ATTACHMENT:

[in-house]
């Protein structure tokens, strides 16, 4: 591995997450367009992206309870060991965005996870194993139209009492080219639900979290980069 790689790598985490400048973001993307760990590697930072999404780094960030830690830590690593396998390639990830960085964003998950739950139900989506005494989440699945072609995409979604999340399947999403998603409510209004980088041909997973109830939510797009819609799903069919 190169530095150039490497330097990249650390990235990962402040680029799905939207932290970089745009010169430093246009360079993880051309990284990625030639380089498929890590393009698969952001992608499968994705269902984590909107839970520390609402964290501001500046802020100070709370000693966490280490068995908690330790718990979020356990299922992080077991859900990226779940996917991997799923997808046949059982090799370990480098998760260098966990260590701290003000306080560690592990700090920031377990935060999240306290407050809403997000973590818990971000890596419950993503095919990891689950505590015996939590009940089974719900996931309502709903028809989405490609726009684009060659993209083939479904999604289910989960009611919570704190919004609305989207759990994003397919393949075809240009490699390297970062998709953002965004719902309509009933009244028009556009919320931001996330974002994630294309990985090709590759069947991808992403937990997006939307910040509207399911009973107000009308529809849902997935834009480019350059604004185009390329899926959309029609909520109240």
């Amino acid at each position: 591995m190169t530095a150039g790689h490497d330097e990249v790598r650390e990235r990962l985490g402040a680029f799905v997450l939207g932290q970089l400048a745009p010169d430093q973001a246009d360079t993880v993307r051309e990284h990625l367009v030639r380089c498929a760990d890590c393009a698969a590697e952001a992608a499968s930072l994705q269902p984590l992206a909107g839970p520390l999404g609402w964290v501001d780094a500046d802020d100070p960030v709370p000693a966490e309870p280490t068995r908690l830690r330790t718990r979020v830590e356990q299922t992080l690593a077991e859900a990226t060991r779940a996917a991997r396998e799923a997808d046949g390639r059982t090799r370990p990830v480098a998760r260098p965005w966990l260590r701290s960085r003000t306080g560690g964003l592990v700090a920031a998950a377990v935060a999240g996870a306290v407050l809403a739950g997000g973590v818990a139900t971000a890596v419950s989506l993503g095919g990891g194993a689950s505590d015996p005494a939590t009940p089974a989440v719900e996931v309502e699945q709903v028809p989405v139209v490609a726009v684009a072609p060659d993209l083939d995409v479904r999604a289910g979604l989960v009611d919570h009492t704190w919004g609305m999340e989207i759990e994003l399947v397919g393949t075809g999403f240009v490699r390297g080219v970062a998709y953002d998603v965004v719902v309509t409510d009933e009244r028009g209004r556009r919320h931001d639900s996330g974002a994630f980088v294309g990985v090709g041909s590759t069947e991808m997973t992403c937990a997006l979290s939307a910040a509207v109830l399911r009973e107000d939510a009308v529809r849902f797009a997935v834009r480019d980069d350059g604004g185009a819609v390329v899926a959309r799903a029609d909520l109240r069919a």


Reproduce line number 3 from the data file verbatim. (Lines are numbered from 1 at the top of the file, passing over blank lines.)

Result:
């Amino acid at each position: 591995m190169t530095a150039g790689h490497d330097e990249v790598r650390e990235r990962l985490g402040a680029f799905v997450l939207g932290q970089l400048a745009p010169d430093q973001a246009d360079t993880v993307r051309e990284h990625l367009v030639r380089c498929a760990d890590c393009a698969a590697e952001a992608a499968s930072l994705q269902p984590l992206a909107g839970p520390l999404g609402w964290v501001d780094a500046d802020d100070p960030v709370p000693a966490e309870p280490t068995r908690l830690r330790t718990r979020v830590e356990q299922t992080l690593a077991e859900a990226t060991r779940a996917a991997r396998e799923a997808d046949g390639r059982t090799r370990p990830v480098a998760r260098p965005w966990l260590r701290s960085r003000t306080g560690g964003l592990v700090a920031a998950a377990v935060a999240g996870a306290v407050l809403a739950g997000g973590v818990a139900t971000a890596v419950s989506l993503g095919g990891g194993a689950s505590d015996p005494a939590t009940p089974a989440v719900e996931v309502e699945q709903v028809p989405v139209v490609a726009v684009a072609p060659d993209l083939d995409v479904r999604a289910g979604l989960v009611d919570h009492t704190w919004g609305m999340e989207i759990e994003l399947v397919g393949t075809g999403f240009v490699r390297g080219v970062a998709y953002d998603v965004v719902v309509t409510d009933e009244r028009g209004r556009r919320h931001d639900s996330g974002a994630f980088v294309g990985v090709g041909s590759t069947e991808m997973t992403c937990a997006l979290s939307a910040a509207v109830l399911r009973e107000d939510a009308v529809r849902f797009a997935v834009r480019d980069d350059g604004g185009a819609v390329v899926a959309r799903a029609d909520l109240r069919a």